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Paul Francis Mc Cann

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A Day At The Races
By Paul Francis Mc Cann
Sunday, May 14, 2006

Rated "G" by the Author.

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An adventureous young lad with a spare dollar goes off to watch the horses run .

It was Saturday morning and Tommy looked out the window. The sky was blue and the sun was up. He said to myself,
“What a great day it is. Too good for being stuck inside the house. I’ll go out and see what’s happening “

He rummaged through every drawer and inside his trouser pockets until he found some loose change. He had the total sum of one dollar and it was just about ready to burn. So after breakfast he went down town.

Tommy jumped on the Racecourse bus. It was a free service provided for people going to the races. Tommy always enjoyed the free trip.

The bus was always well served with people.
At the end of the journey Tommy rose to his feet and got off like everyone else. He walked with the crowd until they reached the ticket stalls of the racetrack. Today at the track there was free admission. Something to do with a fashion designer promotion. Anyway Tommy decided to go and have a look at the horses race.

Beside the entrance of the racetrack was a man there, who had a hot dog stand. Tommy could almost taste the hot dogs.
Mmm he thought. If I buy a hot dog all my money will be gone.
Then he thought I could have a bet and try to win some money at the races.

He decided to try his luck and went into the racetrack.
Tommy made his way around to the stables before the first race jumped.
He looked at all the horses. There were big black proud stallions and small but flighty fillies. Then there was this very sad looking little horse. It looked more like a donkey than a horse. It had the number seven saddlecloth and its name was Paddy Whack.

“That’ll do “
Says Tommy. That’s the one I like.
So he went to the bookie that had put up the odds of one hundred to one on Paddy Whack winning the race. Well when Tommy reached him his dollar the bookie laughed and put the dollar in my pocket. Looked at Tommy as if he was the biggest loser in the world and handed him his ticket for one hundred and one dollars.

Tommy made his way to watch the race.
The horse jumped as one except for Paddy Whack who had missed the start and trailed the field by fifty lengths. Tommy had almost ripped up his ticket when a few of the front-runners came down at the first hurdle. There was a domino effect that ended up one by one taking out every runner in the race bar one. Paddy Whack who was a goof fifty lengths last came running around the turn now. The only horse left in the race. The crowd all were silent except for Tommy who was screaming out for Paddy Whack.

The little horse with number seven on the saddle came home past the post.
Tommy must have been the only person there who backed Paddy Whack.
He went and collected over a hundred dollars from the bookie.

Then he went over to the stables to see Paddy Whack.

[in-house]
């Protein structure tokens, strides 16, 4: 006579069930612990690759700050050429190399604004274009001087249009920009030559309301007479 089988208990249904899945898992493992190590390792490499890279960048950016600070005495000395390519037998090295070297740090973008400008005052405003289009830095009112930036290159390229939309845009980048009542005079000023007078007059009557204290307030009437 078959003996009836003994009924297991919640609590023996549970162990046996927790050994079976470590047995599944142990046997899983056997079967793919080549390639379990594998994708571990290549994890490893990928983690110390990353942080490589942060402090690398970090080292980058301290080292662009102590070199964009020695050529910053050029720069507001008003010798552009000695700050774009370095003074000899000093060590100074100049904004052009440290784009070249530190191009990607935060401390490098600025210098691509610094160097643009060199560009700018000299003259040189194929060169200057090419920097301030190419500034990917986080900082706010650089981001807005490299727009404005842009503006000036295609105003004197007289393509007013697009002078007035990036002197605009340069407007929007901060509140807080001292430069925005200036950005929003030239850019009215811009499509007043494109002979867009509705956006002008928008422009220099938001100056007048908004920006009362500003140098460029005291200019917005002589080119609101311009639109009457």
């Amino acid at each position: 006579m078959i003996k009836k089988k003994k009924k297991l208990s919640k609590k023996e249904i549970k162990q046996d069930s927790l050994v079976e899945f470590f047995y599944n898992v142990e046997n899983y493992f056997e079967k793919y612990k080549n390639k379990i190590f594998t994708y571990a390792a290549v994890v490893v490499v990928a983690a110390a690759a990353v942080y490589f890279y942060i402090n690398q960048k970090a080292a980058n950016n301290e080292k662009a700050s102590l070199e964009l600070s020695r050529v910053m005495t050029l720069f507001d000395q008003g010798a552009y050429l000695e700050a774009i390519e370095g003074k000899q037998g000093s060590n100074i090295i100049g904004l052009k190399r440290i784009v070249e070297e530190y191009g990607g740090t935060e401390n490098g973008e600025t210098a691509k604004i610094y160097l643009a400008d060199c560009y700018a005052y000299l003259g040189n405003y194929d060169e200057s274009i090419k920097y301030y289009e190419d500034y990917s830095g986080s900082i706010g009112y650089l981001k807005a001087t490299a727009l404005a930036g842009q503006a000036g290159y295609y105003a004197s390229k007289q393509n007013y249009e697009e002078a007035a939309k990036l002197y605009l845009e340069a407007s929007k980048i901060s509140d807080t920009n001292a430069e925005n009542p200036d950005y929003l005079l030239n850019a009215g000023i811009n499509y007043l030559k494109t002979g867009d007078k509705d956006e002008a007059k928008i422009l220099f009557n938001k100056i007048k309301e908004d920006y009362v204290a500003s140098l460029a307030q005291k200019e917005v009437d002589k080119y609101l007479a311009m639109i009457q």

Tommy found him there alone in the stable.
Tommy jumped over the rail and spoke to him.
“No body believed you could win Paddy Whack. But I did. “
The little horse stood so proud.
It seemed taller that every other horse there.
Paddy Whack rubbed his nose up against Tommy’s head.
Tommy said,
“Listen I’m going to buy myself a hot dog and I’ll bring you back a few carrots or something. “

Tommy went outside to the man with the hot dog stand and ordered a hot dog
With the works and a few carrots for the horse.
He returned to the stables and reached out the carrots to Paddy Whack.
He could see that the horse wasn’t interested in the carrots. Instead Paddy Whack had his eyes fixed on Tommy’s hot dog.
When Tommy reached out the hot dog to Paddy Whack he lost the lot in a second. It was gone.
Tommy was stunned and said,

“Ok the so you liked that Paddy Whack. I’m just going over to buy another one for myself then. I’ll be back in a minute “:
Paddy Whack reared up with his two front legs and stamped both of his front shoes down heavily on the ground.

Tommy said,
“Oh I get it. You want me to but two hot dogs.”

Paddy Whack nodded its head in agreement and so it was done.

After bringing back the hots dogs Tommy spend most of the day talking with Paddy Whack.
There was only one race left to go and Tommy said to Paddy Whack that he would put most of his winnings on the favourite.

Paddy Whack shook its head and walked over to where the horses were being saddled up for the race.
Tommy watched, as Paddy Whack seemed to talk with all the horses there.
When Paddy Whack retuned he stomped his feet five times on the ground.

Tommy said,
“Are you trying to tell me number five will win.”
Paddy Whack nodded in agreement.

Tommy ended the day in style. The last winner won at the generous odds of two hundred to one. Tommy was rich.
After collecting his winnings he went out and made an offer to the man with the hot dog stand. He bought it from him and so from that day Tommy went into the hot dog business.

Every weekend outside the track you would find Tommy and Paddy Whack at the mobile hot dog stand. Tommy and his hot dogs were popular.
So was the old four-legged friend called Paddy Whack who Tommy had bought from its owner one lucky day at the races.

By Paul McCann


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Paul Francis Mc Cann


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